Honeybees can adapt to most environments. They always prepare well for adverse conditions such as the cold of winter. However, their preparations might not be enough, which makes it essential to support them. Understand that interfering too much can do more harm than good. This makes it necessary to approach winterising your hives cautiously. What are some workable ways to protect your bees in the winter?
Move Your Hives
This is the most basic way to protect your hives. If your beehives are in the open, moving them during the winter can defend them. Understand that you cannot just place your hive anywhere. Choose a spot where they will get enough winter sun. Most importantly, the spot should be safe for the bees. Choosing a low foot traffic area helps avoid bothering them. Such an area also helps avoid bee attacks.
If you live in an area that experiences harsh winters, you should protect your hives against snow and cold temperatures. Covering the hives helps keep them warmer. The covers also act as windbreakers if your hives are in a windy spot. This is important because winter storms can kill all of your bees. It pays to research how to install a hive cover because it would only offer quality protection if it is on securely. Ensure that it would be secure even in the harshest of winter storms. It pays to buy bee keeping supplies from reputable suppliers to get high-quality ones.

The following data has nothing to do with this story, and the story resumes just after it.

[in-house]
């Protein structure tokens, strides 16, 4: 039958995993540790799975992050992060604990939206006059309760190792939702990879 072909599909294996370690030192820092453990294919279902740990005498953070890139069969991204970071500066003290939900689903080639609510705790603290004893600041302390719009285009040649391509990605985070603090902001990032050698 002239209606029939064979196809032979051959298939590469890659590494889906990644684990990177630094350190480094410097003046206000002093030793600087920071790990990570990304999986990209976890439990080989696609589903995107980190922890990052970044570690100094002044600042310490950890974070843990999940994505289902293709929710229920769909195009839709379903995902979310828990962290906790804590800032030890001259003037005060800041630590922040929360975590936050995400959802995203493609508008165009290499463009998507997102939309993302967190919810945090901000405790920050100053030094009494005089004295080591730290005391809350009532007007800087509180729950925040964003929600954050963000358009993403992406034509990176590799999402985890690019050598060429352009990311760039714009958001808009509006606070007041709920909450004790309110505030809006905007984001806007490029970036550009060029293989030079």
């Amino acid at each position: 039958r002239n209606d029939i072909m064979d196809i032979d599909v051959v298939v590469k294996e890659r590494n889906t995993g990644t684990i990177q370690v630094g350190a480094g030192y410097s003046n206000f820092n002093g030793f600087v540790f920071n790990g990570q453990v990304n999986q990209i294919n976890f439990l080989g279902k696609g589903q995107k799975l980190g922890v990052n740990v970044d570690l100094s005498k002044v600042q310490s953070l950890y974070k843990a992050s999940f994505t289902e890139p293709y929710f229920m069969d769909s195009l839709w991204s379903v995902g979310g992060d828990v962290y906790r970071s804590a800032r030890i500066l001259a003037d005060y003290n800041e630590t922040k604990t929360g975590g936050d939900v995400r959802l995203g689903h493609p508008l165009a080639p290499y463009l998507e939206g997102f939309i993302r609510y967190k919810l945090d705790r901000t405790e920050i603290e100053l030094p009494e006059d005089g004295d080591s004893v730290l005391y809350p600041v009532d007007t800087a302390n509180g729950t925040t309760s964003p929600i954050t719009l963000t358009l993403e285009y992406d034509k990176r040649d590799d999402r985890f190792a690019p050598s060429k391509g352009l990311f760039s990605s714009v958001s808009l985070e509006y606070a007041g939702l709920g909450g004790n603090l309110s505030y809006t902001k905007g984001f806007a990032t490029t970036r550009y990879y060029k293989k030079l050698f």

Do not Over harvest the Honey
Bees prepare enough honey to help them survive in the winter. If you over harvest, your bees will starve, especially if the season prolongs. It is true that you can always feed them. However, you should know that artificial feeding is likely to affect the health of the colony. If you must feed them, use raw honey on warm winter days. If you would be using sugar syrup, opt for refined organic sugar. It is advisable to make it thick.
Protect Against Pests
Mice find beehives the perfect place to hide in the winter. In most cases, they cause bees to flee, especially when they build nests inside the hives. It is true that bees can protect themselves against mice. Since they cluster together in the winter to generate warmth, however, mice and other pests can sneak in easily. Installing a mouse guard over the hive’s entrance helps keep mice out. Understand that mice start preparing for winter early. This makes it essential to ensure that mice have not moved in already before installing the guard.
Remove Unnecessary Space
The larger the area, the harder the bees will have to work to stay warm. You can help your bees by pulling off all empty boxes. This helps address heat diffusion, meaning that the bees would not need to expend more energy when warming their cluster. Removing unnecessary space also means no area for critters seeking abode in the hive.
Your winterising efforts will only yield results if done at the right time. If you are new to bee keeping, you should familiarise yourself regarding when to start the exercise. Since winters will always be different, you should stay keen regarding weather changes.